Writers Talk About Writing
Lessons from Fitzy's Grandma
It was the woman's voice. Mellifluous. It made a small thrill run down my spine. She sounded like a college professor, accustomed to speaking to a roomful of students, or perhaps a good doctor, well educated and compassionate, or maybe even a newsreader, clear, calm and unflustered.
'What on earth does she do?' I wondered when I met her last week at the national conference of the Canadian Public Relations Society. The meeting was held in Vancouver and I was there to lead a workshop on writing. The woman was sitting quietly in the corner of the room when I arrived. "Let me introduce you two," said Norma Hawkinson, the gracious volunteer who'd agreed to be my official introducer to the group.
Turns out the woman with the terrific voice was Jean Freeman — a Saskatchewan-based professional speaker (that explains the mellifluous voice), coach and writer "plain and fancy" according to her business card.
But here's the funny part of the deal: You may know her, too, because she played Fitzy's Grandma on the hit Canadian TV comedy "Corner Gas" (now running around the world). A picture of her, with star Brent Butt, adorns the front of her business card.
"You may not have seen the show," she said, apologetically, illustrating her modest and plainspoken Prairie roots. When I told her, no, my entire family loved the sitcom she expressed modest, plainspoken delight.
A few minutes later, I began my one-hour workshop. By the end, I thought it had gone well — not entirely thanks to me. The group was fantastic — enthusiastic and involved — heck, they even laughed at all of my jokes!
When I was finished, I had a lineup of people to see me, including Fitzy's grandma. She hung towards the back of the group, waiting till others had their say. First she complimented me. Then she said: "I'm sure you know this already, but when people in the audience ask questions, even in a small room like this one, it's a good idea to repeat the question. If we can't hear it, then your answer can be a bit puzzling."
I slapped myself across the forehead — both metaphorically and literally. Duh. How did I forget to do that? Worse, I realized I'd also overlooked another important workshop-giving stunt.
I'd neglected to raise my own hand when asking the audience questions. For example, when you, as a speaker, say something like: "How many of you feel you write too slowly?" you should always raise your own hand, so that audience members who agree feel more encouraged to admit it.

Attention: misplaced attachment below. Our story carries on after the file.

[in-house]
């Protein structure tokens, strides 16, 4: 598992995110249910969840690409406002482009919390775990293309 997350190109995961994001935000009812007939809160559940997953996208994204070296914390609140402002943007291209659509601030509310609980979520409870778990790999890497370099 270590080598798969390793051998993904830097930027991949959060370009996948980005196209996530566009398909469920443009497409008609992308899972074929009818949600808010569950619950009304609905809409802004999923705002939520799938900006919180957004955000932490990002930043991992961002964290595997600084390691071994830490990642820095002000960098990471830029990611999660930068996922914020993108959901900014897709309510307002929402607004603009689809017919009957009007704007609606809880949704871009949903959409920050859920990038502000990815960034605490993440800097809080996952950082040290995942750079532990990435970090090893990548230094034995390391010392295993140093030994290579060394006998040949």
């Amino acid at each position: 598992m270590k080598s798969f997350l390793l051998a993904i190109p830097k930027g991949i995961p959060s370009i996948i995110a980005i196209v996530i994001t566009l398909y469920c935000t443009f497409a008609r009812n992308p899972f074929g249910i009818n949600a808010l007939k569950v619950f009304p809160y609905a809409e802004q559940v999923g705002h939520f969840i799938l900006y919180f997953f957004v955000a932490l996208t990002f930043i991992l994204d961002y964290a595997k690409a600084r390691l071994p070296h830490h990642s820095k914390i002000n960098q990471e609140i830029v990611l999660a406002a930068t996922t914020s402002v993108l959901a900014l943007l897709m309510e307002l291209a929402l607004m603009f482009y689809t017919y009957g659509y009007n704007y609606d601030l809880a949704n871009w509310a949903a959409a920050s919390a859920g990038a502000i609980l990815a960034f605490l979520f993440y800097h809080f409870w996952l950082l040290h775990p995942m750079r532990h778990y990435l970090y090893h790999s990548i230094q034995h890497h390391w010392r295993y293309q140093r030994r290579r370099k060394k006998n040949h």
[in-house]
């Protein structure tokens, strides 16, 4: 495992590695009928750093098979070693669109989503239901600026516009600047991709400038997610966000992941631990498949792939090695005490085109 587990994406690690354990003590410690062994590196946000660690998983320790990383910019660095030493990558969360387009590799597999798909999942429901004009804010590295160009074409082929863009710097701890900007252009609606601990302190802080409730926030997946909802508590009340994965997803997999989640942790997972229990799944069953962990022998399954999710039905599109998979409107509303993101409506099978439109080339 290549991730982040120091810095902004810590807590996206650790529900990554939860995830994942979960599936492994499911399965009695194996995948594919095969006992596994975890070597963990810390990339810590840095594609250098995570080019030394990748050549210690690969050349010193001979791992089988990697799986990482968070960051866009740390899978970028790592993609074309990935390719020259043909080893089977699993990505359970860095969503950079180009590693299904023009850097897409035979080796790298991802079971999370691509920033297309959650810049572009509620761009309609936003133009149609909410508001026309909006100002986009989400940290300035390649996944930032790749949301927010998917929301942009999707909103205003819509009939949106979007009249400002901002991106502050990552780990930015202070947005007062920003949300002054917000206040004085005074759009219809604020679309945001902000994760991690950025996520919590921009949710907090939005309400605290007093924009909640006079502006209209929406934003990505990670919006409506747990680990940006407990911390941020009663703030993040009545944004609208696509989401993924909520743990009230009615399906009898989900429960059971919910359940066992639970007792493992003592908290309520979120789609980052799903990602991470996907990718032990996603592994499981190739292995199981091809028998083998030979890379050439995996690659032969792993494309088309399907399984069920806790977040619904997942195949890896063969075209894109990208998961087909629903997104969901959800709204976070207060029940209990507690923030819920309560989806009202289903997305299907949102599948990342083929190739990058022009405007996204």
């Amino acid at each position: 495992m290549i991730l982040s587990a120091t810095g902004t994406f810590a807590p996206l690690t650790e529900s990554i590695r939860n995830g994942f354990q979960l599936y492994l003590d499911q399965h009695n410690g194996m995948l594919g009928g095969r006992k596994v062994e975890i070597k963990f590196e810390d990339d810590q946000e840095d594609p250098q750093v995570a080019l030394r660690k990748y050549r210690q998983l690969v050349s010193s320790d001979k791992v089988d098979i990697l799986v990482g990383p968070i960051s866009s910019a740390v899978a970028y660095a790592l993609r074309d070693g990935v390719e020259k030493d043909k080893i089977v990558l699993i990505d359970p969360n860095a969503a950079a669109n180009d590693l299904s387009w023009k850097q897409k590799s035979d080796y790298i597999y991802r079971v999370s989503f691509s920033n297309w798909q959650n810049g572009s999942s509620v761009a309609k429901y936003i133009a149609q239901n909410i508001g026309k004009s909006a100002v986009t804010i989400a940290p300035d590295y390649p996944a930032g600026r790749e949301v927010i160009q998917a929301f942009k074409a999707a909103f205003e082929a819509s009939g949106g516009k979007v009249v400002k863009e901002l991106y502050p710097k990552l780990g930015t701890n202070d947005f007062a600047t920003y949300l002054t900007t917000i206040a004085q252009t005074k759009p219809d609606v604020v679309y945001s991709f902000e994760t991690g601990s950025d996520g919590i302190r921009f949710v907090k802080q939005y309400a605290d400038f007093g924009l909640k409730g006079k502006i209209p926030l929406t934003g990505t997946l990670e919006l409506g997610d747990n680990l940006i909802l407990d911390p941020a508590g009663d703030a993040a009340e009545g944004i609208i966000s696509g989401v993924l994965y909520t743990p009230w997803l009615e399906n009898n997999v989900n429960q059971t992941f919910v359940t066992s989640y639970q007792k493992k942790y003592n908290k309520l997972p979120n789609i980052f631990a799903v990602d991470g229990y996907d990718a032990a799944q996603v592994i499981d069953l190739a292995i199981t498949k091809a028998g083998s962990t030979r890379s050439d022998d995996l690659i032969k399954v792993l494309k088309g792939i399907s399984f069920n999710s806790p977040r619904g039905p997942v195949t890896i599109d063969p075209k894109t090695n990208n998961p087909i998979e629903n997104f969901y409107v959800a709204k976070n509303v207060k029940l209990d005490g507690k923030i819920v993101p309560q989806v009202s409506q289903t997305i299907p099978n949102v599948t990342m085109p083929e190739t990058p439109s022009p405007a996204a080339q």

So what did I do to atone for my sins? Simple. I wrote a list to ensure they never occur again. My pre-workshop reminder list now has three items on it:
1) Smile (when I get intensely into a topic I sometimes forget to smile, even though I'm having a good time.)
2) Repeat questions (even if the audience has its own microphone) so everyone can hear, so you can show you've understood and so you can rephrase any rambling ones.
3) Remember to raise my own hand when I ask questions.
By reviewing this list before each speech or workshop, I won't forget again. And if you don't deliver speeches, what does this have to do with writing? Well, when you write, you should have your own editing checklist of things you might forget to do. It could include the following:
1) Run every piece of writing through readability statistics — found free in Word — usually under the tools/options menu, but check Help if you can't find it. Be sure to aim for a grade 9 or lower score and a Flesch-Kincaid reading ease score of 60% or higher.
2) Eliminate all unnecessary words. (That doesn't mean eliminate all long words. Sometimes, a long word will be the right word. Just be sure it's necessary as well.)
3) Watch for any mistakes you commonly make (for example, some people always get mixed up between affect and effect; others can't tell the difference between it's and its.) List your own peccadilloes here.
Save your "thinking" brain for better tasks. Instead, allow yourself to rely on the luxury of a list to improve your writing.
Fitzy's grandma would be proud.